This is the game the world has been waiting for -- the dominant force in IFAF history versus the birthplace of the sport. The USA is fielding a much weaker squad than it could, considering that (1) no professionals from any US or Canadian league were eligible, (2) no current college players were eligible, (3) no one who left college more than 1 year ago was eligible, and (4) all levels of NCAA athletics were required to be represented, not just Division I-A. Nevertheless, the United States squad has been much bigger, stronger, and more skilled than the two teams it has played thus far.

In contrast, the Japanese team, while young, represents the best the nation has to offer in way of American football players. The Japanese have destroyed their competition in pool play, posting a 96-0 scoring differential en route to the IFAF Championship game. They have the home crowd behind them, the history of never having been defeated in eight IFAF contests, and the title of two-time defending world champion. Clearly, the Japanese will take the United States seriously, but they will not fear America as South Korea and Germany likely did.

This game will come down to a few key factors:

(1) In football coaching is key. Even though the United States national team has only been playing together for a few weeks, each player on the roster has benefitted from at least four years of NCAA coaching. The strategy formation, experience, and understanding of football in America is unparalleled. The Japanese have been playing organized football for 70 years, but there is no way anyone could argue that they have closed the gap on America's supremacy in this regard.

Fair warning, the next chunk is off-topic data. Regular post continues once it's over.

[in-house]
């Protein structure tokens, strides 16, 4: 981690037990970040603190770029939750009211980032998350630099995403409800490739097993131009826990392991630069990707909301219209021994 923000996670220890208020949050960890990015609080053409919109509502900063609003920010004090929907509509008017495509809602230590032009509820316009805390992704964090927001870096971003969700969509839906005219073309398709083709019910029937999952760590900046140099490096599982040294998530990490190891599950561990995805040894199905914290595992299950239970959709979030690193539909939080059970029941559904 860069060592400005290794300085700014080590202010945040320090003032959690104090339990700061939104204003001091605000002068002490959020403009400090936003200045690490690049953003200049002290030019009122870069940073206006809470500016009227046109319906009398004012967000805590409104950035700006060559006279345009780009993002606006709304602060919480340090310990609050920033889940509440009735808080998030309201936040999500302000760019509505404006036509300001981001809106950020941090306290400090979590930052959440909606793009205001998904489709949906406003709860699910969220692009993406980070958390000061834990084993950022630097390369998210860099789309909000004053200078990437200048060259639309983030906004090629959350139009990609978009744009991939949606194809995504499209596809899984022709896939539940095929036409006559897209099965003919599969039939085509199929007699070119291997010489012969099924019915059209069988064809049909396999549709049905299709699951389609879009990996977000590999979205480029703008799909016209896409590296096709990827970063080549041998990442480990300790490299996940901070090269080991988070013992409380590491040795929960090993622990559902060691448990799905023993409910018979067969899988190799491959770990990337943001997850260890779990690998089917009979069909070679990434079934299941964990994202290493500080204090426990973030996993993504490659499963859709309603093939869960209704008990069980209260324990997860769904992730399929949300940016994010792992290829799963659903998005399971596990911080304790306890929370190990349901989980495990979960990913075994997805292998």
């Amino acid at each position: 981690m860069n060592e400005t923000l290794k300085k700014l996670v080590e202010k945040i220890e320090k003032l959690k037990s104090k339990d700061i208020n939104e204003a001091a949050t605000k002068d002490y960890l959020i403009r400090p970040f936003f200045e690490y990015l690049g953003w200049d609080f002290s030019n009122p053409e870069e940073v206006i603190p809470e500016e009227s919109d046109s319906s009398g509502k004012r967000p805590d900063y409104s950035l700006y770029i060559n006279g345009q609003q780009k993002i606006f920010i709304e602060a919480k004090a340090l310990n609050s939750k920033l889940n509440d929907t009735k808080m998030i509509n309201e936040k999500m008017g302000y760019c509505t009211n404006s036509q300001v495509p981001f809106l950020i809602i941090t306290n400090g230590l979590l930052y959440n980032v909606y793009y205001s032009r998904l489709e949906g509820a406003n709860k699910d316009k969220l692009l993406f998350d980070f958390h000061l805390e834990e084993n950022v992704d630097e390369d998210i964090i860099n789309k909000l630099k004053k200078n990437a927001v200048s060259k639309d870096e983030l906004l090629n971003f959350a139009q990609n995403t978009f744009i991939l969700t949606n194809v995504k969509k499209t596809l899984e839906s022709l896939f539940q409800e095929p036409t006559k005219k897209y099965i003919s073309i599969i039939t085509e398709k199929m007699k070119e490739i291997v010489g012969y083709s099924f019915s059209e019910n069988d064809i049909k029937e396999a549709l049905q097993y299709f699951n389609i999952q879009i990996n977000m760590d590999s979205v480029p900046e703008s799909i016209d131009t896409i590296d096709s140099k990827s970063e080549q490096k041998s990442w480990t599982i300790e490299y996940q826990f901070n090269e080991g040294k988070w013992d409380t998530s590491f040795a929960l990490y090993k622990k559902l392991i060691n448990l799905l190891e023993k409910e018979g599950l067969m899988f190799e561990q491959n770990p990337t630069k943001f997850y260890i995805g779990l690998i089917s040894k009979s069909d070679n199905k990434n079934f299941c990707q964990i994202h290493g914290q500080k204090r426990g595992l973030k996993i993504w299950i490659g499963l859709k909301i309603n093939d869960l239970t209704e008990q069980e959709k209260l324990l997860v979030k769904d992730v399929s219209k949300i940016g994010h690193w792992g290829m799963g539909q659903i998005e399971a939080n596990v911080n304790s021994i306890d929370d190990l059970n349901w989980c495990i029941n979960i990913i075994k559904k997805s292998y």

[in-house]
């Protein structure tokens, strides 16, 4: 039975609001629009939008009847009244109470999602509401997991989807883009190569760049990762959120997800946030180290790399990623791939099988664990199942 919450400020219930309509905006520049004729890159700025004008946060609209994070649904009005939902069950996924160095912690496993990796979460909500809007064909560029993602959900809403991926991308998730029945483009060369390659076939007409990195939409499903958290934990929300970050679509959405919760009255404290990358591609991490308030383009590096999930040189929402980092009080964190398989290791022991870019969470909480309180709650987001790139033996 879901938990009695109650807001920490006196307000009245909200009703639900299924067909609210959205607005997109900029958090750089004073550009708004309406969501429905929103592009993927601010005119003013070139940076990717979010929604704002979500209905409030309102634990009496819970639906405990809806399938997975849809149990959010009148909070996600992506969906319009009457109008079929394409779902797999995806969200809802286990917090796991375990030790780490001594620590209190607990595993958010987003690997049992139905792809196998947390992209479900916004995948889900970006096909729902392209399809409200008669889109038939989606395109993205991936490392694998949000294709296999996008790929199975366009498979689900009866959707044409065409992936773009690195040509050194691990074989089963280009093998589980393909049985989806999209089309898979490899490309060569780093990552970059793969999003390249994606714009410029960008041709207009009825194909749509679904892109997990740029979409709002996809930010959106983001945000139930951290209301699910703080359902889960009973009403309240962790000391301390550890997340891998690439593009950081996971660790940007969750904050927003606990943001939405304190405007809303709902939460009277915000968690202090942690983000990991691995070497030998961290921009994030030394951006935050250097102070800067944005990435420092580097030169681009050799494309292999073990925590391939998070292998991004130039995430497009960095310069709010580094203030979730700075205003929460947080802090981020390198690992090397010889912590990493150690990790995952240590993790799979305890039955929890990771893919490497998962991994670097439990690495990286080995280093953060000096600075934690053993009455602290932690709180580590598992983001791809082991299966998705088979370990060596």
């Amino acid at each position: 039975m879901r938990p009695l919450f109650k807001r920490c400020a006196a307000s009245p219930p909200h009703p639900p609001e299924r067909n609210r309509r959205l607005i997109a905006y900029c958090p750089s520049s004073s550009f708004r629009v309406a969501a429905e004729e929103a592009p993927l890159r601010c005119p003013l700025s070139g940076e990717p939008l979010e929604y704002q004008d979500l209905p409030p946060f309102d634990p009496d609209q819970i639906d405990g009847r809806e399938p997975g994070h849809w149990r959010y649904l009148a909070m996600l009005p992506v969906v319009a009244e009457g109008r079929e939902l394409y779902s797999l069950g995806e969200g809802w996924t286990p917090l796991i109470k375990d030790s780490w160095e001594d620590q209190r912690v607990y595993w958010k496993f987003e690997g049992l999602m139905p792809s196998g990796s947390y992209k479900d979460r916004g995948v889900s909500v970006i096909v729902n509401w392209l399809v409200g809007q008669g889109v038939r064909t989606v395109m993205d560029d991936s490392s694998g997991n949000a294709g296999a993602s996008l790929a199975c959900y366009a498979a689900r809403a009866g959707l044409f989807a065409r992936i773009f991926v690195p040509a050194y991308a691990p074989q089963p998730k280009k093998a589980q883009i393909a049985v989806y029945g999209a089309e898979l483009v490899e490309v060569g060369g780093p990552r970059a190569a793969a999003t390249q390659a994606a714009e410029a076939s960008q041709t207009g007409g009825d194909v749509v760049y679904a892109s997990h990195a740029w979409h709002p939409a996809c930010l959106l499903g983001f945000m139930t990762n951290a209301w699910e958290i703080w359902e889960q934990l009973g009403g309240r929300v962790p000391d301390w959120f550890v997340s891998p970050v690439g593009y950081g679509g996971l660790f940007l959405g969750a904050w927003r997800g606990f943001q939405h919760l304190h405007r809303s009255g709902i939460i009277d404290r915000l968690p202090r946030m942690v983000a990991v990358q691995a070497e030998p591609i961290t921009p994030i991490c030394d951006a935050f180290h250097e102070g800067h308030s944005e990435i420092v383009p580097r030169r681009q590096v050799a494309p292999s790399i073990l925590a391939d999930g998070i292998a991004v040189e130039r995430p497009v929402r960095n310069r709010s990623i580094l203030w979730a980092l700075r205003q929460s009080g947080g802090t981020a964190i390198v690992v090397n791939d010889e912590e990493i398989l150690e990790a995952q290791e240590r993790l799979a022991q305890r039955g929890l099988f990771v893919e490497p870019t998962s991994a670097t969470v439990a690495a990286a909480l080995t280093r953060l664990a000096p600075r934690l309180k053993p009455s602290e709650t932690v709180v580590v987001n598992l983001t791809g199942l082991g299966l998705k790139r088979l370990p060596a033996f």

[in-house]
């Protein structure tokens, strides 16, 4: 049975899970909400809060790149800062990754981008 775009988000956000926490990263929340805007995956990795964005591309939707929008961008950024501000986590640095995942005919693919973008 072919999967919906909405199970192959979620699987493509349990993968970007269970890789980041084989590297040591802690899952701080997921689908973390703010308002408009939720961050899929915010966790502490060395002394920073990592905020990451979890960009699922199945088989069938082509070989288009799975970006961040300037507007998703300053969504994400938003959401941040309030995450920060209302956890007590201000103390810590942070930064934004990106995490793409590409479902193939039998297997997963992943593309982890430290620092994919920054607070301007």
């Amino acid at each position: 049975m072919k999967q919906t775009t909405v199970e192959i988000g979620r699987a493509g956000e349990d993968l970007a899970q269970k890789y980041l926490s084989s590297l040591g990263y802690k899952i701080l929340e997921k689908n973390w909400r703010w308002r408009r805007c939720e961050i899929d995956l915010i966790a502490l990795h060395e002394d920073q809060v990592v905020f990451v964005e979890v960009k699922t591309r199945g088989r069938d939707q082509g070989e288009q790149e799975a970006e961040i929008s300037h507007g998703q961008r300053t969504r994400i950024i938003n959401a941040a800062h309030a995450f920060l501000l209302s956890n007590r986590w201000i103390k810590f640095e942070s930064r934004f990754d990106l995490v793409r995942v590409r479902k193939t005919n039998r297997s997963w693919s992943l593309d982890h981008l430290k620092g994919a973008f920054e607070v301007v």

(2) Regardless of what the casual observer might think, the most important players on a football field are the linemen, both offensive and defensive. A great offensive line will make average quarterbacks and halfbacks look exceptional, while a weak one will make the superb backfield look ordinary. America's linemen are huge, well-coached and experienced. Japan's lines are easily the second best in this tournament, but America's are better.